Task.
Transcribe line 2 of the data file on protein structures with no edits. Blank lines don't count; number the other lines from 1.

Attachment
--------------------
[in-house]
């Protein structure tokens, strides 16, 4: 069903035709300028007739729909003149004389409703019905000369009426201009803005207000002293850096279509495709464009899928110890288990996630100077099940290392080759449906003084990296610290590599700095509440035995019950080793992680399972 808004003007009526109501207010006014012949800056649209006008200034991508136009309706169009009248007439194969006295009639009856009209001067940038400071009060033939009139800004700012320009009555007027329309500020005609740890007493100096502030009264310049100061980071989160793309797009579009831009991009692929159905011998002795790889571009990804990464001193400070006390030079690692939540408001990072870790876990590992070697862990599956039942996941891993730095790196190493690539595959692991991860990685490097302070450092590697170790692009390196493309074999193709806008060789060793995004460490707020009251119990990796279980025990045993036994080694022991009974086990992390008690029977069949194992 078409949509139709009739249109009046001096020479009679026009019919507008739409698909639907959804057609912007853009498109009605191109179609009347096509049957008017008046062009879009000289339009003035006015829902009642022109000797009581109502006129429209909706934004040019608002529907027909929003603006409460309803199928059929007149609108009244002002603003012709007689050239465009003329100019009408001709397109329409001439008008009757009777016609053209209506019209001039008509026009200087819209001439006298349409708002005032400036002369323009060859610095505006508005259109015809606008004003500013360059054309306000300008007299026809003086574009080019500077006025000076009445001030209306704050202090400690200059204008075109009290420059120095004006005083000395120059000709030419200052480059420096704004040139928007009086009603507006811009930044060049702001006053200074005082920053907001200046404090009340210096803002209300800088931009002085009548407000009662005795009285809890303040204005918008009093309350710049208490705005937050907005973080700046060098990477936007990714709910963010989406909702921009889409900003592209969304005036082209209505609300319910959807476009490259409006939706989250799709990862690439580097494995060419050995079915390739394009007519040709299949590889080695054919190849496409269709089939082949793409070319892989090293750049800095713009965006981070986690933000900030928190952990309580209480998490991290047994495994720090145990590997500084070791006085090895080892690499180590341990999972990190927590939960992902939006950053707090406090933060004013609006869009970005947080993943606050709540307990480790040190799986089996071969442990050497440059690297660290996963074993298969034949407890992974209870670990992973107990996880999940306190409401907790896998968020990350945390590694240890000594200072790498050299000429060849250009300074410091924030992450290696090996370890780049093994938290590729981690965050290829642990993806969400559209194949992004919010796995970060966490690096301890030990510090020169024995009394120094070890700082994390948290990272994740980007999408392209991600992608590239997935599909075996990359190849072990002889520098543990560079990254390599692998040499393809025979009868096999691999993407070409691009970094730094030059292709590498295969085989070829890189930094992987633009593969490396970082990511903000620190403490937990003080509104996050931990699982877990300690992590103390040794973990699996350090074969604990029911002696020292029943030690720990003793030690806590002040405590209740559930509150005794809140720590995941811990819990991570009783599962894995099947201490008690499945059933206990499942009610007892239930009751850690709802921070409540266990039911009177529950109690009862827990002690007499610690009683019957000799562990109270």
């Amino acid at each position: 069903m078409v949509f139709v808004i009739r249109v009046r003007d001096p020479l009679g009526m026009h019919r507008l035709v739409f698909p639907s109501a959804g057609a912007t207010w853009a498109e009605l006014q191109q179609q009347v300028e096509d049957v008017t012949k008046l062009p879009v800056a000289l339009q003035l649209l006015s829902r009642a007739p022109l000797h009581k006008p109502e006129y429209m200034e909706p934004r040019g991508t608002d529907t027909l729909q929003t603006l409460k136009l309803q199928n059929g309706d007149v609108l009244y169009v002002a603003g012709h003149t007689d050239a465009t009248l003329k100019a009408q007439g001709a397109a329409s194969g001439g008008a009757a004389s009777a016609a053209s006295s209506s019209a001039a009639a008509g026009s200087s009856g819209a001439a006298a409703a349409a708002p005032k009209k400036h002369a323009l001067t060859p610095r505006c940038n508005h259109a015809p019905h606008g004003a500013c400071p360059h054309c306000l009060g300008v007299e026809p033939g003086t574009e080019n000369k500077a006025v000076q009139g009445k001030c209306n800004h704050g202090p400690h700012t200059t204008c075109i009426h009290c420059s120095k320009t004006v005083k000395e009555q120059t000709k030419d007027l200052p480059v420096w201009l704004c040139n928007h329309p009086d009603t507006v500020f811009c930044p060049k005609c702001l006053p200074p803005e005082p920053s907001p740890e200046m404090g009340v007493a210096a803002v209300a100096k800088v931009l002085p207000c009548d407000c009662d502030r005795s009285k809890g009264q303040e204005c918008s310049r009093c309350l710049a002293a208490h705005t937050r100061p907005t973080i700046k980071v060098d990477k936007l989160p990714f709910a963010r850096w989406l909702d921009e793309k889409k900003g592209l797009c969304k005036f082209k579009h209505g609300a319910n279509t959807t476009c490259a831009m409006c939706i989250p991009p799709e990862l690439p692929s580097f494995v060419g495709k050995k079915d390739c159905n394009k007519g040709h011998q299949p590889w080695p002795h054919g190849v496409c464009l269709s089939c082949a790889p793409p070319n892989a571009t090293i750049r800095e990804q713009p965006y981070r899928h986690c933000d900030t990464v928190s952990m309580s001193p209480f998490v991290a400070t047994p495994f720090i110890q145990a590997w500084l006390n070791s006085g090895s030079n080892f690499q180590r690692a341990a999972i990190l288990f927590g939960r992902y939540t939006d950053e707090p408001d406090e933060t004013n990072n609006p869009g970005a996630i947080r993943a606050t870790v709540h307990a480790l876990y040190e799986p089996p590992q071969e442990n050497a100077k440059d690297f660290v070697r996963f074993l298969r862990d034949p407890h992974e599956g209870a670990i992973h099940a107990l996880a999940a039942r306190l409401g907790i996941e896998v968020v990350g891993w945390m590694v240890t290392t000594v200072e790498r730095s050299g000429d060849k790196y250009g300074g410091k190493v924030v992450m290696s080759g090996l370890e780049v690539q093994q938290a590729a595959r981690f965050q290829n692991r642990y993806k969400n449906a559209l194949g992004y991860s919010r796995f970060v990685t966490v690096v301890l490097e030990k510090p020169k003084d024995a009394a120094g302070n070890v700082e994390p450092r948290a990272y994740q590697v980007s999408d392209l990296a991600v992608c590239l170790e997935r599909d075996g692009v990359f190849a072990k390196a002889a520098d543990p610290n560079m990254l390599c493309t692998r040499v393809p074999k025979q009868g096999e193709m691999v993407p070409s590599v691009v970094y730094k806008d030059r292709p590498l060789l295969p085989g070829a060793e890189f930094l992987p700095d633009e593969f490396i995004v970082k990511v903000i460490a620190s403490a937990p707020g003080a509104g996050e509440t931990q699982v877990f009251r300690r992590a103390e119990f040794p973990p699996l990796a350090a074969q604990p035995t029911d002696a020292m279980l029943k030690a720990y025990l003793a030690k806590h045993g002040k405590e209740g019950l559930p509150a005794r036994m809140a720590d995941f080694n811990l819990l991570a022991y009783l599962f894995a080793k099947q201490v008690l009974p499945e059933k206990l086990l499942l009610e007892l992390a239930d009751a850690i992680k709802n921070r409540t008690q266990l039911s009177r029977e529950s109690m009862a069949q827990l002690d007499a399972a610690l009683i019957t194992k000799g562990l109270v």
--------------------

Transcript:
């Protein structure tokens, strides 16, 4: 069903035709300028007739729909003149004389409703019905000369009426201009803005207000002293850096279509495709464009899928110890288990996630100077099940290392080759449906003084990296610290590599700095509440035995019950080793992680399972 808004003007009526109501207010006014012949800056649209006008200034991508136009309706169009009248007439194969006295009639009856009209001067940038400071009060033939009139800004700012320009009555007027329309500020005609740890007493100096502030009264310049100061980071989160793309797009579009831009991009692929159905011998002795790889571009990804990464001193400070006390030079690692939540408001990072870790876990590992070697862990599956039942996941891993730095790196190493690539595959692991991860990685490097302070450092590697170790692009390196493309074999193709806008060789060793995004460490707020009251119990990796279980025990045993036994080694022991009974086990992390008690029977069949194992 078409949509139709009739249109009046001096020479009679026009019919507008739409698909639907959804057609912007853009498109009605191109179609009347096509049957008017008046062009879009000289339009003035006015829902009642022109000797009581109502006129429209909706934004040019608002529907027909929003603006409460309803199928059929007149609108009244002002603003012709007689050239465009003329100019009408001709397109329409001439008008009757009777016609053209209506019209001039008509026009200087819209001439006298349409708002005032400036002369323009060859610095505006508005259109015809606008004003500013360059054309306000300008007299026809003086574009080019500077006025000076009445001030209306704050202090400690200059204008075109009290420059120095004006005083000395120059000709030419200052480059420096704004040139928007009086009603507006811009930044060049702001006053200074005082920053907001200046404090009340210096803002209300800088931009002085009548407000009662005795009285809890303040204005918008009093309350710049208490705005937050907005973080700046060098990477936007990714709910963010989406909702921009889409900003592209969304005036082209209505609300319910959807476009490259409006939706989250799709990862690439580097494995060419050995079915390739394009007519040709299949590889080695054919190849496409269709089939082949793409070319892989090293750049800095713009965006981070986690933000900030928190952990309580209480998490991290047994495994720090145990590997500084070791006085090895080892690499180590341990999972990190927590939960992902939006950053707090406090933060004013609006869009970005947080993943606050709540307990480790040190799986089996071969442990050497440059690297660290996963074993298969034949407890992974209870670990992973107990996880999940306190409401907790896998968020990350945390590694240890000594200072790498050299000429060849250009300074410091924030992450290696090996370890780049093994938290590729981690965050290829642990993806969400559209194949992004919010796995970060966490690096301890030990510090020169024995009394120094070890700082994390948290990272994740980007999408392209991600992608590239997935599909075996990359190849072990002889520098543990560079990254390599692998040499393809025979009868096999691999993407070409691009970094730094030059292709590498295969085989070829890189930094992987633009593969490396970082990511903000620190403490937990003080509104996050931990699982877990300690992590103390040794973990699996350090074969604990029911002696020292029943030690720990003793030690806590002040405590209740559930509150005794809140720590995941811990819990991570009783599962894995099947201490008690499945059933206990499942009610007892239930009751850690709802921070409540266990039911009177529950109690009862827990002690007499610690009683019957000799562990109270």